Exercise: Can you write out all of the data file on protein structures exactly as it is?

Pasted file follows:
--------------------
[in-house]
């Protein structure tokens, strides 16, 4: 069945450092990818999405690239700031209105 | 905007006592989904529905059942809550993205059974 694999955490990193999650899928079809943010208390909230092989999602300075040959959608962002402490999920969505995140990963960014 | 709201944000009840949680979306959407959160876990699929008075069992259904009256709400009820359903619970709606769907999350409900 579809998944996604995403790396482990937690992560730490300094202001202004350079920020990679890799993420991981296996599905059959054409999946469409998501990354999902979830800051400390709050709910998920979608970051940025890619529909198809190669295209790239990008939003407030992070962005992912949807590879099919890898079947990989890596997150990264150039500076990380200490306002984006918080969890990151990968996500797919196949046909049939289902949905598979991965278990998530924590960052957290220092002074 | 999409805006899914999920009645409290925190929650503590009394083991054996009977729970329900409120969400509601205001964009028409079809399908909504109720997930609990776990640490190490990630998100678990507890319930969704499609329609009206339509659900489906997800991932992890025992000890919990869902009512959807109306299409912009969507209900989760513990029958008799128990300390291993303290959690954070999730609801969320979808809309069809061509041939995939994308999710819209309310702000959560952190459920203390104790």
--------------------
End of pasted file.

[in-house]
């Protein structure tokens, strides 16, 4: 069945450092990818999405690239700031209105 | 905007006592989904529905059942809550993205059974 694999955490990193999650899928079809943010208390909230092989999602300075040959959608962002402490999920969505995140990963960014 | 709201944000009840949680979306959407959160876990699929008075069992259904009256709400009820359903619970709606769907999350409900 579809998944996604995403790396482990937690992560730490300094202001202004350079920020990679890799993420991981296996599905059959054409999946469409998501990354999902979830800051400390709050709910998920979608970051940025890619529909198809190669295209790239990008939003407030992070962005992912949807590879099919890898079947990989890596997150990264150039500076990380200490306002984006918080969890990151990968996500797919196949046909049939289902949905598979991965278990998530924590960052957290220092002074 | 999409805006899914999920009645409290925190929650503590009394083991054996009977729970329900409120969400509601205001964009028409079809399908909504109720997930609990776990640490190490990630998100678990507890319930969704499609329609009206339509659900489906997800991932992890025992000890919990869902009512959807109306299409912009969507209900989760513990029958008799128990300390291993303290959690954070999730609801969320979808809309069809061509041939995939994308999710819209309310702000959560952190459920203390104790």